Democrats accuse Romney of treason for investing abroad. Is that any better than the 2004 Bush campaign?
Photograph by Alex Wong.
Read the rest of Slate’s coverage of the Democratic National Convention.
A year ago, President Obama’s political advisers set out to copy President Bush’s 2004 re-election campaign. They would mobilize their base. They would pummel and discredit the challenger. And they would exploit patriotism and national security to compensate for the president’s weak economic record.
The strategy is working. In fact, it’s working too well. Obama’s campaign is embracing Bush’s worst tactics. It’s attacking the opposition as un-American.
The 2004 Republican National Convention was a McCarthyite orgy. Its speakers impugned the loyalty of anyone who dared criticize Bush. Rudy Giuliani branded Democratic nominee John Kerry “the anti-war candidate” and accused him of claiming "that certain foreign leaders who opposed our removal of Saddam Hussein prefer" Kerry to Bush. John McCain brushed aside concerns about Bush’s domestic policies, insisting, “We are not enemies, but comrades in a war against a real enemy. ... Stand up with our president and fight." The convention’s keynoter, Zell Miller, charged, “While young Americans are dying in the sands of Iraq and the mountains of Afghanistan, our nation is being torn apart and made weaker because of the Democrats' manic obsession to bring down our commander in chief.”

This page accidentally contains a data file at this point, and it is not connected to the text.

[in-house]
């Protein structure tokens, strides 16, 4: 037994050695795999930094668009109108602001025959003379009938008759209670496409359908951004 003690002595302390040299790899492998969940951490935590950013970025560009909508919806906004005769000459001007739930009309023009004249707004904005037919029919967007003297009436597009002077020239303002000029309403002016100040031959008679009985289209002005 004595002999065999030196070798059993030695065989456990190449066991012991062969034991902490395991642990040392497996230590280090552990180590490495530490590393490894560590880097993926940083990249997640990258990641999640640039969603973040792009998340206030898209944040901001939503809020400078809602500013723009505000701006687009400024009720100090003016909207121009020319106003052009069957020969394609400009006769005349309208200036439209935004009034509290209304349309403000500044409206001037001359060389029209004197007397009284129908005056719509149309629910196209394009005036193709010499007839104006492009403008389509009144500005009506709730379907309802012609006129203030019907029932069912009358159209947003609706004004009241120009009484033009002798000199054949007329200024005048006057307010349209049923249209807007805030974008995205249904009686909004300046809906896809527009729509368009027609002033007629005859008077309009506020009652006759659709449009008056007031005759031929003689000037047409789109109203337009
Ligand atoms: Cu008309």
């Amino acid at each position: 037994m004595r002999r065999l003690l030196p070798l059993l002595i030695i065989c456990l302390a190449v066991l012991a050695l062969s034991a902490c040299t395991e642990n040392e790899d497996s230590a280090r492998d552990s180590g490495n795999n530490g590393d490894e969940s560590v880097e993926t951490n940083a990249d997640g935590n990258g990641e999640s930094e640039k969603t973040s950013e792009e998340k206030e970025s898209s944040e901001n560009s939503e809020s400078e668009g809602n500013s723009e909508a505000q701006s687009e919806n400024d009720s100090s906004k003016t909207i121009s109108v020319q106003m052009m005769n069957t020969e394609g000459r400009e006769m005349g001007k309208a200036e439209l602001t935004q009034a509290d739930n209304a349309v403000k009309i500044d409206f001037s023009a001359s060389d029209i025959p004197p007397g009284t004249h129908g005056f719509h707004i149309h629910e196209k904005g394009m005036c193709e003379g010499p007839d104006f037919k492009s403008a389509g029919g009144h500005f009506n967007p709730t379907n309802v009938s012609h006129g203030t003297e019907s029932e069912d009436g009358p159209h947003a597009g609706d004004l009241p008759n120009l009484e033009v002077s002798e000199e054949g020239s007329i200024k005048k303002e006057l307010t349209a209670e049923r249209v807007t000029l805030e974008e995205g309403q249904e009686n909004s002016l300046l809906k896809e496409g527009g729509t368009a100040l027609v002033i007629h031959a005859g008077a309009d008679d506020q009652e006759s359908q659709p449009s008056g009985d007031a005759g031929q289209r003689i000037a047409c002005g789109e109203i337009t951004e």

Republicans in 2012 have partially replicated these tactics. Mitt Romney has repeatedly called Obama’s ideas “foreign.” Romney and his surrogates said Obama doesn’t understand America. Democrats countered these attacks with economic nationalism. They blasted Romney for outsourcing jobs and mocked his rendition of “America the Beautiful.” But last night, they turned up the heat, ruthlessly challenging Romney’s patriotism.
The offensive began at 6 p.m. in remarks by Newark Mayor Cory Booker: “When your country is in a costly war, with our soldiers sacrificing abroad and our nation facing a debt crisis at home, being asked to pay your fair share isn’t class warfare. It’s patriotism.” Booker’s statement seemed benign. But it signaled the Democrats’ line of attack, casting a shadow of dishonor over anyone who opposed tax increases.
An hour later, Senate Majority Leader Harry Reid escalated the assault. He alleged that Romney “chose Swiss bank accounts and Cayman Island tax shelters over American institutions. And we can only imagine what new secrets would be revealed if he showed the American people a dozen years of tax returns, like his father did.”
Will Saletan covers science, technology, and politics for Slate and says a lot of things that get him in trouble.